Siesta Key - 2017

We kicked off the new year doing as little as possible for a few days on Siesta Key, in preparation for a whirlwind bout of Family Fun that we had to schedule for the 1st week in January because…well, just because.

Despite the delay, we did indeed have a fun, old-fashioned family Christmas. One could go so far as to say it was the hap, hap, happiest Christmas since Bing Crosby tap-danced with Danny fucking Kaye.*

Seriously, does anyone ever actually get through the holidays without someone shouting “Hallelujah! Holy shit! Where’s the Tylenol?” at least once a day?

Today’s the last day of our visit, so Mom and I made it as challenging as possible for Husband. Mostly, this involved taking both cats to the vet. Mom makes separate appointments because it’s too difficult to manage both cats at the same time.

In the morning, Tom T. Cat struggled a bit while we inserted his ponderous bulk into the cat carrier, but then he settled down and spent the car-ride singing the song of his people. Tom may be of mysterious parentage, but that voice is all Siamese.

Getting Count Scratchula into the carrier later in the afternoon wasn’t quite as easy. It involved 3 adults running around the house after a cat acting as though her hindquarters were being licked by the very flames of perdition. Did I mention the screaming? There was a lot of screaming. And, at one point, mom and I collapsed in a heap on the kitchen floor and laughed until we nearly passed out. Husband didn’t find this terribly helpful, for some reason.

I believe this day will go down in family legend as a spit-drenched fiasco of feline proportions. No video exists of this incident. All witnesses are currently resting comfortably and expected to make a full recovery. After we staunch the bleeding.

*I’m appalled how many of you don’t get that Christmas Vacation reference, so here’s the whole NSFW clip, for your post-holiday enjoyment:

embedded clip: Christmas Vacation

Yikes, it’s New Year’s Eve and I’ve neglected you all for months and I should probably be writing something profound about the new year (or something snarky about resolutions). Instead, I’m posting a draft that’s been hanging around since last New Year’s Eve.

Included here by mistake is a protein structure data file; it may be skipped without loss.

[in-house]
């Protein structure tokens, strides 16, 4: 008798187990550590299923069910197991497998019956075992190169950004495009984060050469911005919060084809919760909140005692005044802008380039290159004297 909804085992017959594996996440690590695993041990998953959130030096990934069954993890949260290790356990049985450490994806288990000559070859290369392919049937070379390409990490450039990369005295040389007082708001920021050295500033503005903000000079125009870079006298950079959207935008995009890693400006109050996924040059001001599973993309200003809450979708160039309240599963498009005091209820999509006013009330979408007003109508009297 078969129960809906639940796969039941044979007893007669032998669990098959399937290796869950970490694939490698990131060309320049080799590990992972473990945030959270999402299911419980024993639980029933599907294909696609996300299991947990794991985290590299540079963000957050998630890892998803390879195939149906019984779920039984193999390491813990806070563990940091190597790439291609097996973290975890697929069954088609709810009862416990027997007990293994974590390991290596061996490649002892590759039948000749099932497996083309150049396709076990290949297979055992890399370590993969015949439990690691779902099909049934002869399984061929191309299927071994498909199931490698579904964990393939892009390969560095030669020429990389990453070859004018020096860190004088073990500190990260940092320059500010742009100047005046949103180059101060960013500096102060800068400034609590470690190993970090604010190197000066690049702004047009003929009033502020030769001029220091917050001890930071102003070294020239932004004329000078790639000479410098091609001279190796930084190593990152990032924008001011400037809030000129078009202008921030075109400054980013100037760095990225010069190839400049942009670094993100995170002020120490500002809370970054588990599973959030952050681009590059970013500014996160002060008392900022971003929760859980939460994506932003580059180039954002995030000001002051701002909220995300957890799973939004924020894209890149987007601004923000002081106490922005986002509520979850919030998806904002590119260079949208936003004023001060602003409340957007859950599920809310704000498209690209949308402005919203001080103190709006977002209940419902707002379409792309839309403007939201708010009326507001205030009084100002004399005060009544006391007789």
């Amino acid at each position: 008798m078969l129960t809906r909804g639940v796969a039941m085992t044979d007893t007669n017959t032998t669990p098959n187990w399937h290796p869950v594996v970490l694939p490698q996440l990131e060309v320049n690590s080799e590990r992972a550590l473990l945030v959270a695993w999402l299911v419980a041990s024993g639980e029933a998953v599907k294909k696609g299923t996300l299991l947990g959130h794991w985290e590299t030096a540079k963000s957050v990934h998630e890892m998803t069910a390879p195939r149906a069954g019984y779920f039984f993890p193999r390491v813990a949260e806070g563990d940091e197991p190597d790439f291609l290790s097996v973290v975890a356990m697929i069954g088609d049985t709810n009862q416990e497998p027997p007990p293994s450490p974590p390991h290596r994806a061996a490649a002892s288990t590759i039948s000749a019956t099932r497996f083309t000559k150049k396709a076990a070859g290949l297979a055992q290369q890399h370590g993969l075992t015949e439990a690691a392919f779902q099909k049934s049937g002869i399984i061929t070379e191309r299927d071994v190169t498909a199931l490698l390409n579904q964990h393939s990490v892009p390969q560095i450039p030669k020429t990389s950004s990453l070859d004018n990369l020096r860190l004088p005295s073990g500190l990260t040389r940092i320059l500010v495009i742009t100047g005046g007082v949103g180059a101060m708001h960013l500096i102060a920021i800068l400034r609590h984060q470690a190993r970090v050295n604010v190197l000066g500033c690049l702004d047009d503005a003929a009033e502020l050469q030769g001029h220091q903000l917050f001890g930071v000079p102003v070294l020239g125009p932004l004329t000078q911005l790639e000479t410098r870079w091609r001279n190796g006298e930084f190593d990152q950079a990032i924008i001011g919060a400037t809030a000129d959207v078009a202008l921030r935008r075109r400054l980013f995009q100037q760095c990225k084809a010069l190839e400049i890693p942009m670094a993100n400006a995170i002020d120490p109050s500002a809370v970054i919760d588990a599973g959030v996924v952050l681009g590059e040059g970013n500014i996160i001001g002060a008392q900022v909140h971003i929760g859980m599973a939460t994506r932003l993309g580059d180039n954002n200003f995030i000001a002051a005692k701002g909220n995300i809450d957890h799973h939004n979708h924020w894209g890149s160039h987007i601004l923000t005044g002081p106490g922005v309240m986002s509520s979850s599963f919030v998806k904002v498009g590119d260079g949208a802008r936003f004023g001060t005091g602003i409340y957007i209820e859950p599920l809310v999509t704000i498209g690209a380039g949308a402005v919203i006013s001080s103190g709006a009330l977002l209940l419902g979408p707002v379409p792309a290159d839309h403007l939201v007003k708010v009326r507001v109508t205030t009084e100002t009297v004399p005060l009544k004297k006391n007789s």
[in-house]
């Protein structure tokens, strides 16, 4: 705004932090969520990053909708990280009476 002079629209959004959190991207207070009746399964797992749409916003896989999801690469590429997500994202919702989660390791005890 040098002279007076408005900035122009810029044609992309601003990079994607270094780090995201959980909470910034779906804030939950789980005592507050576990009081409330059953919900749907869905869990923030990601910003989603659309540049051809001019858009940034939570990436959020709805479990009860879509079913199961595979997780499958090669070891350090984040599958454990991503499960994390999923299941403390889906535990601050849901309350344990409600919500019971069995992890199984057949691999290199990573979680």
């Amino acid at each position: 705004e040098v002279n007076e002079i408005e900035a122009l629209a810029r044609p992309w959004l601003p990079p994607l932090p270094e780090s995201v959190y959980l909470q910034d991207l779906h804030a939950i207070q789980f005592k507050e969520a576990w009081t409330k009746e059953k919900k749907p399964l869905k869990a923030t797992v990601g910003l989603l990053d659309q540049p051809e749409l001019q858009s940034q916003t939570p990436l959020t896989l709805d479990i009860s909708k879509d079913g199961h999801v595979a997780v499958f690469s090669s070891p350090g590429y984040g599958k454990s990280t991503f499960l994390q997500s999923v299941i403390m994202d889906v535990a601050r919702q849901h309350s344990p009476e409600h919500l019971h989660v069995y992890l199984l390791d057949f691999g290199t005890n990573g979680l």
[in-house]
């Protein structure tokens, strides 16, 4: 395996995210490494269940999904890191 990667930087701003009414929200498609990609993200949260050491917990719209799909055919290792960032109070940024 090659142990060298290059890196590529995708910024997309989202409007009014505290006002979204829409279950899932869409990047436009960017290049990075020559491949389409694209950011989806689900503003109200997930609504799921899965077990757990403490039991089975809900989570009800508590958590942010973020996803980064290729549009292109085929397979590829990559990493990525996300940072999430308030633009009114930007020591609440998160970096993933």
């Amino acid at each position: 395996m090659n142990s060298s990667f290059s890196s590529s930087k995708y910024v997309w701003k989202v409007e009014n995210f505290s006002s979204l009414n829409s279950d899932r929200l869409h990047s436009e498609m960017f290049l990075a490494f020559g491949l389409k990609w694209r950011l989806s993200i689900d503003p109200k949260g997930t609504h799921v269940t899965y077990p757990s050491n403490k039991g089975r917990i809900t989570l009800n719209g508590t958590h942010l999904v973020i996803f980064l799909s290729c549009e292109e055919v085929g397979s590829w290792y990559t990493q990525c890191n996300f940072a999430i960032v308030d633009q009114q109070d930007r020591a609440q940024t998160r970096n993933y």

I’ve been a little disorganized this year.

Last year, we drove to Florida and spent a few weeks with my mom for the holidays. The night before we set out on our journey, I had a nightmare.

A terrible, crazy nightmare.

A wake-up-drenched-in-sweat nightmare.

Here’s what I remember: Husband and I were driving on I-4 in Orlando, near Gatorland. There was a huge traffic jam and we weren’t going anywhere.

Suddenly, Harrison Ford sprinted by the car. We leaped out of the car and ran after him to help. It was the (dream) logical thing to do.

Ford was being pursued by Florida Governor Rick Scott, who was in the process of shedding his human skin and turning into a giant Chupacabra-like monster.

Now, in real life, I’d recently presented a conference paper on archaeology in feature films. Gatorland was on my mind because it was used as a location for Indiana Jones and the Temple of Doom. Also, because it’s awesome.

Clarification: Gatorland is awesome. Temple of Doom was kind of a stupid yet lovable mess of a movie. The racism, however, not lovable.

I went back to sleep after my heart-rate returned to normal and didn’t give the dream a second thought in the morning.

Until I got a text from JunglePete.

JunglePete was a bit disturbed about the dream he had that he was stuck in traffic on I4 and Rick Scott turned into a Chupacabra.

I have no explanation for this shared brainwave. We’ll be visiting him again in a few days so I’m sure we’ll figure it out.

One year later….

We never did figure this out. The only logical explanation is that the Governor is a Chupacabra.

image: meanlouise


image: meanlouise

I know, I know – my photoshop skills leave much to be desired.

{update January 30, 2015} This post apparently went into the draft file even though I really meant to publish it. Then my blog had some sort of wordpress meltdown. I guess I’m just going to have to get my act back together and quite neglecting you all!

[another post that’s been hanging around in the drafts files for a few months]

It was nice of Santa to bring me a boxed set of all 4 Indiana Jones movies on BluRay, since I need them for thesis research.

When we watch movies in La Florida, we tend to turn the volume up very loud to compensate for the weird acoustics in mom’s house and the fact that mom tends to wander in and out of the room a lot and then ask a lot of questions because she has no idea what’s happening in the movie.

This results in all of us yelling, “WHAT???” at one another until someone pauses and/or runs back the movie.

We watched Raiders of the Lost Ark and Temple of Doom on New Year’s Eve. Mom had a LOT of questions.

This didn’t lead to me questioning my commitment to archaeology but did result in me renewing my commitment to bourbon.

There was one thing we could all agree on: Well of Souls and Snakes would make the worst restaurant concept ever.


image: meanlouise

A visit to Fort Myers beach (that included dinner with the JunglePete Family) before heading back up to Sarasota for some wandering around Lido Key was an excellent way for Husband and I to conclude a year that swooshed by incredibly fast.

Now, if you’ll excuse me, I have to go create a “true life 2014” category. Crazy.

photo: meanlouise

photo: meanlouise